Brexit, Boris, and St. Peter

A new golden age? Illustration: Chris Riddell

Boris Johnson dies…
His soul arrives in heaven and he is met by St.Peter at the Pearly Gates. Welcome to Heaven,” says St. Peter. “Before you settle in, it seems there’s a problem: We seldom see a Conservative here and we’re not sure what to do with you.” 

“No problem, just let me in; I’m a believer,” says Johnson.
“I’d like to just let you in, but I have orders from the Man Himself: He says you have to spend one day in Hell and one day in Heaven. Then you must choose where you’ll live for eternity.” “But, I’ve already made up my mind; I want to be in Heaven.”
“I’m sorry, but we have our rules.”
And with that, St. Peter escorts him to an elevator and he goes down, down, down, all the way to Hell. 

The doors open and he finds himself in the middle of a lush country house garden. Standing in front of it his dad…and thousands of other Conservatives who had helped him out over the years…….
The whole of the “Right” was there. 

Everyone laughing…happy…casually but expensively dressed.
They run to greet him, hug him, and reminisce about the good times they had getting rich at the expense of the “suckers and plebs”. They play a friendly game of croquet and then dine on lobster and caviar. 

The Devil himself comes up to Johnson with a frosty drink, “Have a Marguerita and relax, Boris!”
“Uh, I can’t drink any more, I’m watching my weight,” says Johnson, dejectedly. 

“This is Hell, Boris: you can drink and eat all you want and not worry, and it just gets better from there!”
Johnson takes the drink and finds himself liking the Devil, who he thinks is a really very friendly guy who tells funny jokes and pulls hilarious nasty pranks kind of like an Oxford undergrad.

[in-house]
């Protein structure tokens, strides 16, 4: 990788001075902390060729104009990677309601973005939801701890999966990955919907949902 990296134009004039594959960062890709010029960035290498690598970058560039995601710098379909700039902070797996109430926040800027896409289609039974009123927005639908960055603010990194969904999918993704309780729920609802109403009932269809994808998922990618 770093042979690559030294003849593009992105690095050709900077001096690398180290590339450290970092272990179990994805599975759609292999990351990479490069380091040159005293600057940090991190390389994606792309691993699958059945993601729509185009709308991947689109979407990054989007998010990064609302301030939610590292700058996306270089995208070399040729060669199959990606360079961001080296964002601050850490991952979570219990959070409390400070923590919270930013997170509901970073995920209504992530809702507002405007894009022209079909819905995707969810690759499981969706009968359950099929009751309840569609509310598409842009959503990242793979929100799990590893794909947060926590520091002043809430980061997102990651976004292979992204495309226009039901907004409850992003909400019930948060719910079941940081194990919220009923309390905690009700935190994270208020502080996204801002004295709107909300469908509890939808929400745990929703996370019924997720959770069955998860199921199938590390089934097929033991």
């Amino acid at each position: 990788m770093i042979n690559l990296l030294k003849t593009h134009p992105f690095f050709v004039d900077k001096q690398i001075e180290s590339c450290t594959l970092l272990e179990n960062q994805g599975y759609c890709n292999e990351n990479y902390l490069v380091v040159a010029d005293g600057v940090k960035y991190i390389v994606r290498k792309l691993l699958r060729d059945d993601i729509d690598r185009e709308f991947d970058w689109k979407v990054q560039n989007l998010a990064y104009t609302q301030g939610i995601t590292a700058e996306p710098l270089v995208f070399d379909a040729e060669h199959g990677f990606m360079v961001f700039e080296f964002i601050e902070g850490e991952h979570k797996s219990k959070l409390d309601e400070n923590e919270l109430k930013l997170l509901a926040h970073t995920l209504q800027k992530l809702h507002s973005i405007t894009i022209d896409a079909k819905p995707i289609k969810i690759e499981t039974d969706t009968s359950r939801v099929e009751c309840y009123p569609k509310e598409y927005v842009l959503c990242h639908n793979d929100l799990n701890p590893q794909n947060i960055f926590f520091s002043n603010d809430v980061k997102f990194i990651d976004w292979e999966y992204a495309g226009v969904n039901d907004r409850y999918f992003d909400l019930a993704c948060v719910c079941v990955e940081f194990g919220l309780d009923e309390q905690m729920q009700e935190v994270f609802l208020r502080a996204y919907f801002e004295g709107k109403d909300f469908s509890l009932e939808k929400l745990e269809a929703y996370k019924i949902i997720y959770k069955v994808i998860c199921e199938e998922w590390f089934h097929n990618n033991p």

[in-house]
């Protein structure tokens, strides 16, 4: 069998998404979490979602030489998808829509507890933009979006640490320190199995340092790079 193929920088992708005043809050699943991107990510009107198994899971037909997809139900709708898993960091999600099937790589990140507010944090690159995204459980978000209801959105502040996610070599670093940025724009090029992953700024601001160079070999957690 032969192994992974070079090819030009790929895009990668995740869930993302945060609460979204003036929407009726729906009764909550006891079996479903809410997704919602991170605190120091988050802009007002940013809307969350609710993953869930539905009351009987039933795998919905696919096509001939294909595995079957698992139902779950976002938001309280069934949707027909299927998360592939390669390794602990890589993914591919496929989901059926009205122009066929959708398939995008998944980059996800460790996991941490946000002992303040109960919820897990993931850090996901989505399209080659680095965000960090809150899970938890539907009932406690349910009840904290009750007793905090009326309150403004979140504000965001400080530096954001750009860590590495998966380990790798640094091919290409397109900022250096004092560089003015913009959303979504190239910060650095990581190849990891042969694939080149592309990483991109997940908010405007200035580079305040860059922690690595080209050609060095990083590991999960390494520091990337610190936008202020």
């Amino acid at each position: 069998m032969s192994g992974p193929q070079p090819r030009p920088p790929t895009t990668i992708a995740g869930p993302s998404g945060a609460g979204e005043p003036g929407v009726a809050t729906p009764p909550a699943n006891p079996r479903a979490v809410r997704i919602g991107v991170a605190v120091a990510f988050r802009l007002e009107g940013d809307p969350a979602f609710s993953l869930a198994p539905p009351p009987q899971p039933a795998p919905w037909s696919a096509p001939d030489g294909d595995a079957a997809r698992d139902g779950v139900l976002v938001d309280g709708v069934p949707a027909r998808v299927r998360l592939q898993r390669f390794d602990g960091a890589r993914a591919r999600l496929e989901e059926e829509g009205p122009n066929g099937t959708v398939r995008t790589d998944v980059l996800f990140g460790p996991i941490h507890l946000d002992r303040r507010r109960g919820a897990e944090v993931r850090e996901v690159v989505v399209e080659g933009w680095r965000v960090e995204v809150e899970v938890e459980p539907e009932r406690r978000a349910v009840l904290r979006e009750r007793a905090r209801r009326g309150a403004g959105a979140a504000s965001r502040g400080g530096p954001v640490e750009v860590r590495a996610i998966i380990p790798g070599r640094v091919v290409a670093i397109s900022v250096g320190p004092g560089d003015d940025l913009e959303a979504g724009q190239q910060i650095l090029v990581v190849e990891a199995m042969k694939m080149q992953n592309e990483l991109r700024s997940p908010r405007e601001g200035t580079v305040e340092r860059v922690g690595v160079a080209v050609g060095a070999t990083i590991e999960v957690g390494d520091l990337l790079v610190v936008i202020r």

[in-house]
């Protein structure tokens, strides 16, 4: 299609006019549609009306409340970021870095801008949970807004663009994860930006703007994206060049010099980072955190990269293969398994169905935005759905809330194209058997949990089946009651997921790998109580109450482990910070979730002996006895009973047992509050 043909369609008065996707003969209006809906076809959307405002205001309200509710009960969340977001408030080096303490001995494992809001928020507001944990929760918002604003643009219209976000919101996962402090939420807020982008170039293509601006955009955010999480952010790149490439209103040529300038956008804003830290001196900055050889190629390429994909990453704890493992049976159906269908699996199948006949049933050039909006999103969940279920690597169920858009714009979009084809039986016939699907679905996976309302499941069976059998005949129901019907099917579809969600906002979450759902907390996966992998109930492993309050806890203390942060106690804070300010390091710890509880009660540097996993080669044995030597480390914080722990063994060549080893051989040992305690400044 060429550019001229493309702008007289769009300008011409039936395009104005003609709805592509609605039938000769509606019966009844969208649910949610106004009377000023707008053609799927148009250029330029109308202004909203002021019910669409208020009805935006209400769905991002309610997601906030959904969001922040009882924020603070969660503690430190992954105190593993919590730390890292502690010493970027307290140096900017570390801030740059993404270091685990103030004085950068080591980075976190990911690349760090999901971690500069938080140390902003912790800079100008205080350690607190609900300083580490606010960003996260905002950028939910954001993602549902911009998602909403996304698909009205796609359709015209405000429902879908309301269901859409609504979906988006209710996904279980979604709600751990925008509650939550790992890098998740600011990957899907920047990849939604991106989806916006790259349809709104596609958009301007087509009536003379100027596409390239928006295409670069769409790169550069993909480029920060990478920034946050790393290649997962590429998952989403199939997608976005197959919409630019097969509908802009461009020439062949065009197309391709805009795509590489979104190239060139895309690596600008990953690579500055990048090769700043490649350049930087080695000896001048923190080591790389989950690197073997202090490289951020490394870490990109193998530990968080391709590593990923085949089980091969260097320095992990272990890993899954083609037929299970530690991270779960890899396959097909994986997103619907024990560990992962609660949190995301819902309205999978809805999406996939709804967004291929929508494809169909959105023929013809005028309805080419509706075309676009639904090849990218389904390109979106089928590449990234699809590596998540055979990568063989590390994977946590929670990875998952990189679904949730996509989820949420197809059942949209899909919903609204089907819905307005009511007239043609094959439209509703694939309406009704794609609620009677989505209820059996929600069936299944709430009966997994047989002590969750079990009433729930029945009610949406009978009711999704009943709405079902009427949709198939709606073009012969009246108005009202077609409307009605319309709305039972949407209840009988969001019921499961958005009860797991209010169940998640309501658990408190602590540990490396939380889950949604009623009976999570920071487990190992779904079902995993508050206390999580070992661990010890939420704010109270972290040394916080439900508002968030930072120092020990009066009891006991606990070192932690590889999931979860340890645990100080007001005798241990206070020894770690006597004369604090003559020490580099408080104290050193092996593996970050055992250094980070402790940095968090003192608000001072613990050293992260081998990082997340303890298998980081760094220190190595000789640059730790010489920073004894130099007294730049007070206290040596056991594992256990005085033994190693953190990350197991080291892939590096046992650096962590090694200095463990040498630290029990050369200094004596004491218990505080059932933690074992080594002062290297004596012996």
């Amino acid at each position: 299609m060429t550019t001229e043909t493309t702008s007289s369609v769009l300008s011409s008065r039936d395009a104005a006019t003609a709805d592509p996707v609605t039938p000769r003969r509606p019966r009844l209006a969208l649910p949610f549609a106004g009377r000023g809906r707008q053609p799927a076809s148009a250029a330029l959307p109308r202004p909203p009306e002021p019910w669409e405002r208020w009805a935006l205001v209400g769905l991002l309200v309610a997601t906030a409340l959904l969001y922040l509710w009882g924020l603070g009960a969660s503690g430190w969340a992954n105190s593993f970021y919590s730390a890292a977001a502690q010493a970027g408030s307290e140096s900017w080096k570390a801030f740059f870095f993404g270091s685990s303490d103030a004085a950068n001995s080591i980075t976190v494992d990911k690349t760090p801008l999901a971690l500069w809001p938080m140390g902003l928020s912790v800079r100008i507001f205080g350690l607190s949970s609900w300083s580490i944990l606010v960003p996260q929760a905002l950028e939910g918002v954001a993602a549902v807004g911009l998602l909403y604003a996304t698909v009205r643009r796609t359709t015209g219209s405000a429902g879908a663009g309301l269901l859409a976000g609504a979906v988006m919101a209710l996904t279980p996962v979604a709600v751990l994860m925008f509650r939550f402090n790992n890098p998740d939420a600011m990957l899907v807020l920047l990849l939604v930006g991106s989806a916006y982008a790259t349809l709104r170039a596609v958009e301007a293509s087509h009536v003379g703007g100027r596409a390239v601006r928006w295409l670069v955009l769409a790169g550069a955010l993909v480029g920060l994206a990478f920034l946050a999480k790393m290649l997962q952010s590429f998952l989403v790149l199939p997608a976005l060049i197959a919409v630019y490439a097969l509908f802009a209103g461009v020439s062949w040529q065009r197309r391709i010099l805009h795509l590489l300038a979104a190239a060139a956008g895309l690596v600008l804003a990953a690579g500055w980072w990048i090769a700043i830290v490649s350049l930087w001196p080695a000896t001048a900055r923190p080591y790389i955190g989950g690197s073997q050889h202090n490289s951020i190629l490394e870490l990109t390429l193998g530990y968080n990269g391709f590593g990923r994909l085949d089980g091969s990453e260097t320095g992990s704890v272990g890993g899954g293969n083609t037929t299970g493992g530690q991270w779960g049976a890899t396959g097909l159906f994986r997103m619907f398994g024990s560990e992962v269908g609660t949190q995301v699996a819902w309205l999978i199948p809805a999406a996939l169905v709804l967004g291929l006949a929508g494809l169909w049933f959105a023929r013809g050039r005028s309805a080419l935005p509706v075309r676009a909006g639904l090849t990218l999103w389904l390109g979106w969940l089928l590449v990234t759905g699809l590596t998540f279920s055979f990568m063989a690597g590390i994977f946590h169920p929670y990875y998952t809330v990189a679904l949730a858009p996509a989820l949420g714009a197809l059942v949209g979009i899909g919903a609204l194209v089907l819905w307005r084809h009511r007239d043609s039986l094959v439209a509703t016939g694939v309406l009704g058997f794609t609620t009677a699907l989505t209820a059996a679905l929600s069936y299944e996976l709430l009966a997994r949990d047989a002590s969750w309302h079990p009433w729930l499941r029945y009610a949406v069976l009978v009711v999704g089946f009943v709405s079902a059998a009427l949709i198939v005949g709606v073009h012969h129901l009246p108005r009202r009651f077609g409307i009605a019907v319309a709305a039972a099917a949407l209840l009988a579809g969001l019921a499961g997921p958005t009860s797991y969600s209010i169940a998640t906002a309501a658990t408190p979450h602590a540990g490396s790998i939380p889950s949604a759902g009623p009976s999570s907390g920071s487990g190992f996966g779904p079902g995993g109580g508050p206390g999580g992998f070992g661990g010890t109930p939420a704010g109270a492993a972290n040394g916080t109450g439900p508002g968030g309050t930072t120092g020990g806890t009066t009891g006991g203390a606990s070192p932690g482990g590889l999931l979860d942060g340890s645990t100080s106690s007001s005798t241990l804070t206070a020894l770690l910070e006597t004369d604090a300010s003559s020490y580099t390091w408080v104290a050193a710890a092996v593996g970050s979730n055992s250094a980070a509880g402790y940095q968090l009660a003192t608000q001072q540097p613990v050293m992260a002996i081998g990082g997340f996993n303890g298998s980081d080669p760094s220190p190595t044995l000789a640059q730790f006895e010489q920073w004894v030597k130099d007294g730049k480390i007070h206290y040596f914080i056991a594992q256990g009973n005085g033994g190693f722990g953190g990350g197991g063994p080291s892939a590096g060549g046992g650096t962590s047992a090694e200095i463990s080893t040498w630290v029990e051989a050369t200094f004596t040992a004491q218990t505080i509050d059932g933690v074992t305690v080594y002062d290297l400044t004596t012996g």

They are having such a great time that, before he realizes it, it’s time to go. Everyone gives him a big hug and waves as Johnson steps on the elevator and heads upward. 

When the elevator door reopens, he is in Heaven again and St. Peter is waiting for him. “Now it’s time to visit Heaven,” the old man says, opening the gate. 

So for 24 hours, Johnson is made to chill with a bunch of honest, good-natured people who enjoy each other’s company, talk about things other than money and treat each other decently. 

Not a nasty prank or mean joke among them; no fancy country seats and, while the food tastes great, it’s not caviar or lobster. And these people are all poor, he doesn’t see anybody he knows, and he isn’t even treated like someone special! 

Worst of all, to Johnson, Jesus turns out to be some kind of hippie with his endless ‘peace’ and ‘do unto others’ stuff. “Whoa,” he says uncomfortably to himself, “Margaret never prepared me for this!”